Monitoring the catches of the deep-sea trawl fishery with cameras is not only efficient and affordable, but it has the potential to substantially improve the management of bycatch in the fishery, a new study has found.


The cameras that were mounted in the fish factory of a freezer trawler to test the application of cameras for monitoring bycatch in the deep-sea trawl fishery

You have to admire University of Cape Town Master’s student Michelle Lee. While her fellow students were out in the field emulating Sylvia Earle, a world-famous marine biologist, Lee was sitting in a darkened room watching thousands of hake and other deep-sea species roll over the conveyor of an on-board fish factory. Lee watched videos for weeks on end, timing herself so that she could evaluate the efficiency and cost of her work, and carefully counting and identifying the species other than hake that caught the camera’s electronic eye.

Lee’s study “Electronic monitoring in the South African demersal trawl industry and its use in monitoring communities commonly caught as bycatch” will be complete in June this year, but her results have already provided ample reward for her slog. Lee has shown that a good quality camera capable of recording and processing hundreds of hours of footage, can provide more accurate estimates of the composition and volume of the catch of demersal trawlers at a lower cost than the deployment of scientific observers on fishing trips.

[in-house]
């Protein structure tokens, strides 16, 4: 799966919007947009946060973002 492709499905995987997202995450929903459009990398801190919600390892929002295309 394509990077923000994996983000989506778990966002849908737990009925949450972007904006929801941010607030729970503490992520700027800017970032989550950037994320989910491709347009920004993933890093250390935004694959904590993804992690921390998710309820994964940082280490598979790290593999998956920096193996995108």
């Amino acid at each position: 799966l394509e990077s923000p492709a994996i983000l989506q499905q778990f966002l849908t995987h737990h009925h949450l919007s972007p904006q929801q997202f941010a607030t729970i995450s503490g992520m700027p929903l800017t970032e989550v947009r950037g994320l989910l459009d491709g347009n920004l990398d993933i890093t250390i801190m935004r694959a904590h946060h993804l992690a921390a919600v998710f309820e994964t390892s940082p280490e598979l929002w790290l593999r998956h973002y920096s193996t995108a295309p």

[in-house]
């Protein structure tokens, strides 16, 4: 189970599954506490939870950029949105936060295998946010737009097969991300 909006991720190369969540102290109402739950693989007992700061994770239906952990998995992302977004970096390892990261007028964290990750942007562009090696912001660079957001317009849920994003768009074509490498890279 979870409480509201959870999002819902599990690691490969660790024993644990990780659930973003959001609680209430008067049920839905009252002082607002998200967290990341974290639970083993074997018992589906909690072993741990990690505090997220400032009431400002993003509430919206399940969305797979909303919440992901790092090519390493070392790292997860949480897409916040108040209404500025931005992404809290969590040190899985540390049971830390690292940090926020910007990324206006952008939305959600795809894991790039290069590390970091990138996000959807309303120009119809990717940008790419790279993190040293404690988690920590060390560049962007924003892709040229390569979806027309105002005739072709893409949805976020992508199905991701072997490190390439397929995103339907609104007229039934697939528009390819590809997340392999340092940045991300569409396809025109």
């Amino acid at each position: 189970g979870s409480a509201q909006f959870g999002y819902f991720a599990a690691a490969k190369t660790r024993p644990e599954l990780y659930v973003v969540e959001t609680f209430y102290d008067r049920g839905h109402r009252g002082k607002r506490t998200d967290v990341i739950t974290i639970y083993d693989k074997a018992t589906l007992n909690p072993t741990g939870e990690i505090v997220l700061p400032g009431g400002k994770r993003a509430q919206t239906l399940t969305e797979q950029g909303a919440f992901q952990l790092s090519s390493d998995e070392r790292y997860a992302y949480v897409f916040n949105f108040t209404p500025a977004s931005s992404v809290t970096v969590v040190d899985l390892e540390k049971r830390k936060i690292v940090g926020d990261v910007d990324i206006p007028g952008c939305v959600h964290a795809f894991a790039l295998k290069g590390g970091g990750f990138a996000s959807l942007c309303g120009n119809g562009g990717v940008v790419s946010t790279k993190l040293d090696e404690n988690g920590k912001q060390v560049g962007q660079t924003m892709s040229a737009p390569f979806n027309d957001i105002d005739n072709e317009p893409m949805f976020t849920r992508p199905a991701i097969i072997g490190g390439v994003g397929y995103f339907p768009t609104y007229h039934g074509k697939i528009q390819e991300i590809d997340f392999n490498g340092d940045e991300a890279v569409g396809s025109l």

Her study was undertaken with Colin Attwood, associate professor of biological sciences at UCT. It was funded and supported by the South African Deep-Sea Trawling Industry Association (SADSTIA) and WWF South Africa, which awarded Lee its prestigious Master’s Fellowship Grant.

Lee describes how her study began with a very practical dilemma – finding a camera that is capable of recording high quality images for an extended period of time (fishing trips can last up to 60 days), in an environment that is unstable and wet.

“The first system we used was one that was recommended to us, but the quality of the images was poor,” relates Lee. “There were issues with exposure because the fluorescent lights in the factory impact the colour of the image, and distort the images a little bit. The motion of the conveyor belt was also a major problem.”

Bryan Fitchat and Brandon Davids of Keep Electronics, experts in security cameras and access control, helped to solve the problem. As it turned out, the solution wasn’t a high-resolution camera, but a camera with good processing speed. Another solution was very simple to implement – making the fishers on board the vessel aware of the camera and asking them to be careful of it when cleaning the factory. Having an observer on board to clean the lens on a daily basis was also extremely helpful.

Once high-quality images started rolling onto Lee’s hard drives, she began the laborious process of analysing the footage.